Memorandum by the Assistant Secretary of State for Far Eastern Affairs (Butterworth) to the Secretary of State

The latest Joint Chiefs of Staff recommendation with regard to Formosa83 is understood to call for stepped-up economic and diplomatic aid and, even more important, military advisers and the gift of military equipment and supplies. It parallels with extraordinary [Page 462] fidelity the request for increased assistance from the Chinese National Government received on the same date.84

Dealing with the first two and the least contentious points first, there is in the view of both the Department and ECA comparatively little in the way of an increased economic aid program which could be established beyond that now in existence that would not either assume unjustified responsibility for the entire imports of the Island, thereby reducing the incentive to export, or embark on an industrial and capital goods program which would aggravate the inflation and would not result in any immediate near term increase in the Island’s productivity. In summary FE would not favor as practical a program running appreciably in excess of the contemplated $25 to $30 million ECA estimate of expenditures for the next eighteen months. If Congress extends existing legislation there are ample appropriated funds for this.

It is difficult to see how we could increase our diplomatic support. We have moved our Embassy to Taipei85 and it remains under the Chargé d’Affaires who has represented this Government since last August. Possibly the JCS are considering the appointment of a new Ambassador from the U.S. This would not appear justified coming at a time when the holdings of the Government have shrunk to two islands and other major powers are in the act of recognizing the Communist regime.

With respect to the provision of military advisers, although proposed in different form, this seems to FE in essence to constitute the re-establishment of JUSMAG which was closed out eleven months ago as a sober considered decision. Essentially this proposal flies in the face of all our past experience from Stilwell to Barr. It is the old question of responsibility without authority and it is the even older question of an attempt by the Chinese to involve us directly in the civil war and to capitalize on our military as special pleaders for increased aid.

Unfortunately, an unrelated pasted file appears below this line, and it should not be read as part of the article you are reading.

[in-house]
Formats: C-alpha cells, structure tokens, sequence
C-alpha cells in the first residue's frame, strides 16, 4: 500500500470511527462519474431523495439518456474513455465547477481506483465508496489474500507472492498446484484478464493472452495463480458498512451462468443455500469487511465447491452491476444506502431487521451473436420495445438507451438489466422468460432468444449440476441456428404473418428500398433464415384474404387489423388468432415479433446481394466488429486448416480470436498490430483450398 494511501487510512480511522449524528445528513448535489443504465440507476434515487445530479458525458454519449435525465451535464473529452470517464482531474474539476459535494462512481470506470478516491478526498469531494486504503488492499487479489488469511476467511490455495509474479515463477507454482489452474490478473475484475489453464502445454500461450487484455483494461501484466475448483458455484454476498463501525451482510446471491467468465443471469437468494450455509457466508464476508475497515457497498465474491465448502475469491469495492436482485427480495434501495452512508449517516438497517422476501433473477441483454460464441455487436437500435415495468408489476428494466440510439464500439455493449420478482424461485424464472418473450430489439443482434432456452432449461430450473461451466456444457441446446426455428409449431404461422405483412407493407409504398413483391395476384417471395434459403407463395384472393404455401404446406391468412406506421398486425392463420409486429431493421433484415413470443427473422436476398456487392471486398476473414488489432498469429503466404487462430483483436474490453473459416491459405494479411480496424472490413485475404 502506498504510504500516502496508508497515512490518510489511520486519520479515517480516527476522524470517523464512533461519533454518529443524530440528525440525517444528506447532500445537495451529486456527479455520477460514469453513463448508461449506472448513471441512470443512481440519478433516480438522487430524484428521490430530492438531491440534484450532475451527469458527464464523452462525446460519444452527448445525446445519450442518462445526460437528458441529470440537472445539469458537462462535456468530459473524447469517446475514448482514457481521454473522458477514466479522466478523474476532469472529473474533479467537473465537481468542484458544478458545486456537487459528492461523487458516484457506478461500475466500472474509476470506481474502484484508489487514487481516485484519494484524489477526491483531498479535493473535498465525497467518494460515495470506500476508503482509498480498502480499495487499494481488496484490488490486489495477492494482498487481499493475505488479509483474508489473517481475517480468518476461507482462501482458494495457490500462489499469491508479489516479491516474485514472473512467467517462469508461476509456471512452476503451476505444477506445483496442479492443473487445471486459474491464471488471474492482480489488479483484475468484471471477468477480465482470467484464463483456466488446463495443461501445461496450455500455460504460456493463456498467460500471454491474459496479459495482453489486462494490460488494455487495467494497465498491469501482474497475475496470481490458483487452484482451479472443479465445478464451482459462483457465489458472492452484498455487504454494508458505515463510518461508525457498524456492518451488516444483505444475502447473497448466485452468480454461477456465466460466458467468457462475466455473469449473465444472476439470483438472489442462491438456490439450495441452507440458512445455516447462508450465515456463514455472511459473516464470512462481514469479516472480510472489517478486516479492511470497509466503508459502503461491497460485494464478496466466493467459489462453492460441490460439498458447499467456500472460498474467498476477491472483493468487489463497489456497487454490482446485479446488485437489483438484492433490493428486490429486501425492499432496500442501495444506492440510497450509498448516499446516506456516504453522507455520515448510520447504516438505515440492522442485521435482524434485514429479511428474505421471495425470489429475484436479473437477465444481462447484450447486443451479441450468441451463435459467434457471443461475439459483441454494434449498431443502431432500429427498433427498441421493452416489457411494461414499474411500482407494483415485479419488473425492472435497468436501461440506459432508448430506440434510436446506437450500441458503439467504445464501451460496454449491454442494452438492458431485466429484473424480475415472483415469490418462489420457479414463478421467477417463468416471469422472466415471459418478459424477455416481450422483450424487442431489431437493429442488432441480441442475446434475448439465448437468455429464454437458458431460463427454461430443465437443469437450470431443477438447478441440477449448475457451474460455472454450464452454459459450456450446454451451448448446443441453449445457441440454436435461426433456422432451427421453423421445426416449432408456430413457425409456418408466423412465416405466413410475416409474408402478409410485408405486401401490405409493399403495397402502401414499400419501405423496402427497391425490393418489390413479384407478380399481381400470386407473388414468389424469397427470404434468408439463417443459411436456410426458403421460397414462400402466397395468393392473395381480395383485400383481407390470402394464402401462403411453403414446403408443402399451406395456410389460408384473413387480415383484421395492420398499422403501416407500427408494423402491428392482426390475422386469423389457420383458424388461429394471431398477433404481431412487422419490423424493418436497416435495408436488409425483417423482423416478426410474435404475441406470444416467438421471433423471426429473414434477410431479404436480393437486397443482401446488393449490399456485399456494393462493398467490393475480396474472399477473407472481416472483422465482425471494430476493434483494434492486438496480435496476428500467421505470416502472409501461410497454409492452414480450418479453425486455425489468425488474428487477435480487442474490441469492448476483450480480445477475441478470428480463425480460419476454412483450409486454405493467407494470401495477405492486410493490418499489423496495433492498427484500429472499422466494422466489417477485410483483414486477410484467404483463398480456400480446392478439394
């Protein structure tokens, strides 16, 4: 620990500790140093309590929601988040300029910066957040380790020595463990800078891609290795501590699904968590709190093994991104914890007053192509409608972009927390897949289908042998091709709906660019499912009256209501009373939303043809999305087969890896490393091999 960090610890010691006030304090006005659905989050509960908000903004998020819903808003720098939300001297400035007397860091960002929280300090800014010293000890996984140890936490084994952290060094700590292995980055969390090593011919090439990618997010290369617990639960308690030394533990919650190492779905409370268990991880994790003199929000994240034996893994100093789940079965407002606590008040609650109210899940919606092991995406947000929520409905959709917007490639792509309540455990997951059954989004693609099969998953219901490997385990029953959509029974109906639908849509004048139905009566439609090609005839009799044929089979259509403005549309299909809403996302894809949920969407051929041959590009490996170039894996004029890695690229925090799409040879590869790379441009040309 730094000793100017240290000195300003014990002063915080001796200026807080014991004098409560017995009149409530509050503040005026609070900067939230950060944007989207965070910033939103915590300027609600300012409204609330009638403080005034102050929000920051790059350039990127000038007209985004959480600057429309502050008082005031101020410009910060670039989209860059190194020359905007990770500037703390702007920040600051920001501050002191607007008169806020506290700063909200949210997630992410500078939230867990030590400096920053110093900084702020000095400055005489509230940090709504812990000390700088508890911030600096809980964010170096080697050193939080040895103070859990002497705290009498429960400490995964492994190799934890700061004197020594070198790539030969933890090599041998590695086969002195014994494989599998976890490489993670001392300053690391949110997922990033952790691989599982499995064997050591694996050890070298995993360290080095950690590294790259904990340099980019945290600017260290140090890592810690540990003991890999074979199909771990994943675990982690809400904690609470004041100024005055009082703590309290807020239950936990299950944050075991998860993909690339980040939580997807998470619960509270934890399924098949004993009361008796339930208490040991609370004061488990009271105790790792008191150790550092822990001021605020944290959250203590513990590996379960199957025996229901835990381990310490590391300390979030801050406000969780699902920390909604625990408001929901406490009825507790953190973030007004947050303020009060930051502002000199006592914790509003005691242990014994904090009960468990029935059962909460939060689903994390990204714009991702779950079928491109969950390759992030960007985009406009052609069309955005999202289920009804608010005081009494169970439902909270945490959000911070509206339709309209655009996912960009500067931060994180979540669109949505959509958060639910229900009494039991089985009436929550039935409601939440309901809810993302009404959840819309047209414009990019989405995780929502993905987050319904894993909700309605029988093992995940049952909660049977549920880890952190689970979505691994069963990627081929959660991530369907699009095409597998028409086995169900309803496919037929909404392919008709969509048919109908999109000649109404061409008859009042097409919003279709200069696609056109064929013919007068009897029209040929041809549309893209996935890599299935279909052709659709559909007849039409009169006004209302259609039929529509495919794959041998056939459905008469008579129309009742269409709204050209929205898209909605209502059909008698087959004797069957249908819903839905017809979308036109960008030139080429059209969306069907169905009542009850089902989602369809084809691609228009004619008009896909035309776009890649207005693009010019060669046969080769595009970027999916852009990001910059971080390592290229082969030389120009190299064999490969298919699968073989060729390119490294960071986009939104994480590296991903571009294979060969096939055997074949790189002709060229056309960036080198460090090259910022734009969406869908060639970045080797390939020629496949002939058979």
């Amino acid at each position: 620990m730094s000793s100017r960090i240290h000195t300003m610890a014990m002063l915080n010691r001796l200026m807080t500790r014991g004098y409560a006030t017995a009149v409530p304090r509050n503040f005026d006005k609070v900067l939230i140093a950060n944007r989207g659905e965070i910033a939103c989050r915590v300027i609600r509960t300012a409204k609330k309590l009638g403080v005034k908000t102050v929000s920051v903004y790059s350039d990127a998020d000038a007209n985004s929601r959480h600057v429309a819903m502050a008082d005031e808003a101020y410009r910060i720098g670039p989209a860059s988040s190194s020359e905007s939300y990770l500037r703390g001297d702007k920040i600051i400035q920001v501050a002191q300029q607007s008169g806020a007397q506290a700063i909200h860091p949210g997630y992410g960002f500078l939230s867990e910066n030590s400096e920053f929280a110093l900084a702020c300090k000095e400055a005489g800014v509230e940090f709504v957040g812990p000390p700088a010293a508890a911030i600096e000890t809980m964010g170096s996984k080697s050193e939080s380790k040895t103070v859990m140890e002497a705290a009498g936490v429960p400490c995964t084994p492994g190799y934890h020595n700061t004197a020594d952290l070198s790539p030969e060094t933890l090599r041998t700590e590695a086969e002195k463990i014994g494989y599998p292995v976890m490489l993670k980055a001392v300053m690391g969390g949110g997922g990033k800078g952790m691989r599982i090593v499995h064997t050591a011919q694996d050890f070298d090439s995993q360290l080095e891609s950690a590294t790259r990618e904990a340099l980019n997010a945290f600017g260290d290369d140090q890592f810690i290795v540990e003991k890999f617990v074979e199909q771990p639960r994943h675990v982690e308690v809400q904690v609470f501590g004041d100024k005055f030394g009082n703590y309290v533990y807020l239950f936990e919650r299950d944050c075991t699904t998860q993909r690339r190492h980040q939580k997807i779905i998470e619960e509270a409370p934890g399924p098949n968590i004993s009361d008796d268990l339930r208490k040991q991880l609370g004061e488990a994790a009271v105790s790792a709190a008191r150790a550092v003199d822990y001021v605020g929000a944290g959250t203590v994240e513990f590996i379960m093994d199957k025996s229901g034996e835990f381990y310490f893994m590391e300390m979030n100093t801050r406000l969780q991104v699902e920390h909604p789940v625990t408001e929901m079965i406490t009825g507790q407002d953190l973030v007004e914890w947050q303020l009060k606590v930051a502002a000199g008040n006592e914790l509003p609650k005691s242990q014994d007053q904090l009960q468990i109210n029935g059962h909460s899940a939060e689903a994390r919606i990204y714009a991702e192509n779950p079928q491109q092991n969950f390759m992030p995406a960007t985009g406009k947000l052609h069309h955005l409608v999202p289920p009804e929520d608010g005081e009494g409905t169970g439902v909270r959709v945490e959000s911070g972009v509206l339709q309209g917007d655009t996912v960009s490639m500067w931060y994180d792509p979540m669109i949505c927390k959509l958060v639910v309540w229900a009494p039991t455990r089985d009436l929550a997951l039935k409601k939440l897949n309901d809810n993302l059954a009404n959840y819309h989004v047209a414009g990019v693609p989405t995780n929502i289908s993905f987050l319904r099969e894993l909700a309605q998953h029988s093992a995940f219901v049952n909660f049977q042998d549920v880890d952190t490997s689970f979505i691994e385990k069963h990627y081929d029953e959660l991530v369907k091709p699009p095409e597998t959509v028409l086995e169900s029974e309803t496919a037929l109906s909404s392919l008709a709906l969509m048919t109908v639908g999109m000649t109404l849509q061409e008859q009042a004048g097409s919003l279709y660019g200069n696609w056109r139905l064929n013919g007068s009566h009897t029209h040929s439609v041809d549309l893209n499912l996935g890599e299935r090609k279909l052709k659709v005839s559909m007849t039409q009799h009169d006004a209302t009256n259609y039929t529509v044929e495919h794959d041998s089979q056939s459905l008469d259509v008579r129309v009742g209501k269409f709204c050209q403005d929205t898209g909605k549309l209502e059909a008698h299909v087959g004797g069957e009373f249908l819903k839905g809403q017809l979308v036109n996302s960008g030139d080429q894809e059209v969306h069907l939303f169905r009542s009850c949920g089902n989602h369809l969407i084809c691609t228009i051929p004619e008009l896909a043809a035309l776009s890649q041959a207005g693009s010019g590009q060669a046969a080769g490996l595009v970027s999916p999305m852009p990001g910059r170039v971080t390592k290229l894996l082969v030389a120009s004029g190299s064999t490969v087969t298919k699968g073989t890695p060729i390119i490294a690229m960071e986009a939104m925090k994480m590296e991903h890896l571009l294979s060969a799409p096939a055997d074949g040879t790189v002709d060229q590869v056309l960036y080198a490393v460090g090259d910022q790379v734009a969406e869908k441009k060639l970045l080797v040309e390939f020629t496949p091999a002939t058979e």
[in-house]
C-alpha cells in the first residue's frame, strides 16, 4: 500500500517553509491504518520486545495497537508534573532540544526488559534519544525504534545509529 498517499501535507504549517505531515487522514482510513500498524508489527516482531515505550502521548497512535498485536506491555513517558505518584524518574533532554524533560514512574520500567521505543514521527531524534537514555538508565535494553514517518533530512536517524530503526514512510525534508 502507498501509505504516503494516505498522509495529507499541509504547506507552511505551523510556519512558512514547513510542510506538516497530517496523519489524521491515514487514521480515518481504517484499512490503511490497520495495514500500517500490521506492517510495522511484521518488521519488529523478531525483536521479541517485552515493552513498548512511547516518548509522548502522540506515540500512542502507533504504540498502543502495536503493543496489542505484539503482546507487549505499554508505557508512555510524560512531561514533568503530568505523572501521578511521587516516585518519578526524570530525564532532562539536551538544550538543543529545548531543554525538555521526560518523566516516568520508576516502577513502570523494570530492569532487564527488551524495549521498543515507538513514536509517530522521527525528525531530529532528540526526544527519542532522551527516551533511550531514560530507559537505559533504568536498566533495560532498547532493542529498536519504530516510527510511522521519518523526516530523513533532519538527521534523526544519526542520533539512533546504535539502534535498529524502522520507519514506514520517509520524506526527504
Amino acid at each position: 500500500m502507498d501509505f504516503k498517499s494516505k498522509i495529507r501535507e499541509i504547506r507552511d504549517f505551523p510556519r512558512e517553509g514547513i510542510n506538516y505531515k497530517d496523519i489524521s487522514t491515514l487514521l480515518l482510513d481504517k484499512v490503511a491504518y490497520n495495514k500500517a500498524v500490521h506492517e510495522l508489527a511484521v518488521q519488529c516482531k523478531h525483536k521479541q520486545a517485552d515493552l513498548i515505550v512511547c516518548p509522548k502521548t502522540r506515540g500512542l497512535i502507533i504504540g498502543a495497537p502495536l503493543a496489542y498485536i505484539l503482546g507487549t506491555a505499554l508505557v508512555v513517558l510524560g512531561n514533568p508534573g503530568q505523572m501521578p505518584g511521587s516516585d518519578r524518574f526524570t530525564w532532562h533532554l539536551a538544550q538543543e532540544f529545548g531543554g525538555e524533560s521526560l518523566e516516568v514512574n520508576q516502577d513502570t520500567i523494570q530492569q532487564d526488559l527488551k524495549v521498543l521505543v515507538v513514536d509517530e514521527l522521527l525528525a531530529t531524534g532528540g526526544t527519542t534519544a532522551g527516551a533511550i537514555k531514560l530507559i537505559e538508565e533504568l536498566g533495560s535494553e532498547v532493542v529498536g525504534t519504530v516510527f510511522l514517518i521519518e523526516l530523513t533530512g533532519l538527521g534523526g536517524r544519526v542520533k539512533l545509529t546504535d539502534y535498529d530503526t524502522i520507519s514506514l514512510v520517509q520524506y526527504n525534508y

Before embarking on this new venture it is reasonable to ask what are the chances of success. This proposal flies in the face of the Joint Intelligence estimate quoted in the body of NSC 48/186 and in effect runs counter to the entire analysis and discussion contained in this paper. It can be presumed, therefore, that the chance of permanently or indefinitely denying Formosa by the use of this device is slim.

What then would be the consequences of failure? Essentially U.S. prestige, if not U.S. military forces, would be nailed firmly to the [Page 463] mast of a discredited regime to the dismay of our friends in Asia and to the delight of the Communists who could unite all Mainland China on the issue of U.S. military intervention. It would cancel all our efforts to disengage from the hopeless affiliation and regain our initiative. It would obscure the fact that the failure was a Chinese one despite their possession of resources adequate for their own defenses. It would moreover encourage and enable the Nationalists to carry the war by air and sea to the Mainland and thereby almost inevitably lead to frictions and complications with the British and other friendly powers who will recognize the Communist regime without holding out any real possibility of a re-conquest of China itself.

The British attitude on aid to Formosa is clear. They are justifiably concerned over the possibility of an increased military threat to Hong Kong if Formosa and its military dumps fall into Communist hands.

The sincerity of the Generalissimo in the pledges he is now offering can be judged by K. C. Wu’s statement that he is being given one month in which to obtain increased American aid. It should also be noted that last June and again last November in response to Chinese suggestions that we supply military advisers we informed the Chinese that we had no objection to their employment of former U.S. Army and Naval officers provided they were employed directly by the Chinese Government. The Chinese have shown no interest in such an arrangement.

  1. Supra.
  2. Ante, p. 457.
  3. See telegram Cantel No. 1343, December 27, 1 p. m., from the Chargé in China, vol. viii , “Successive moves of the Embassy office in China …”.
  4. See United States–Vietnam Relations, vol. 8, p. 245.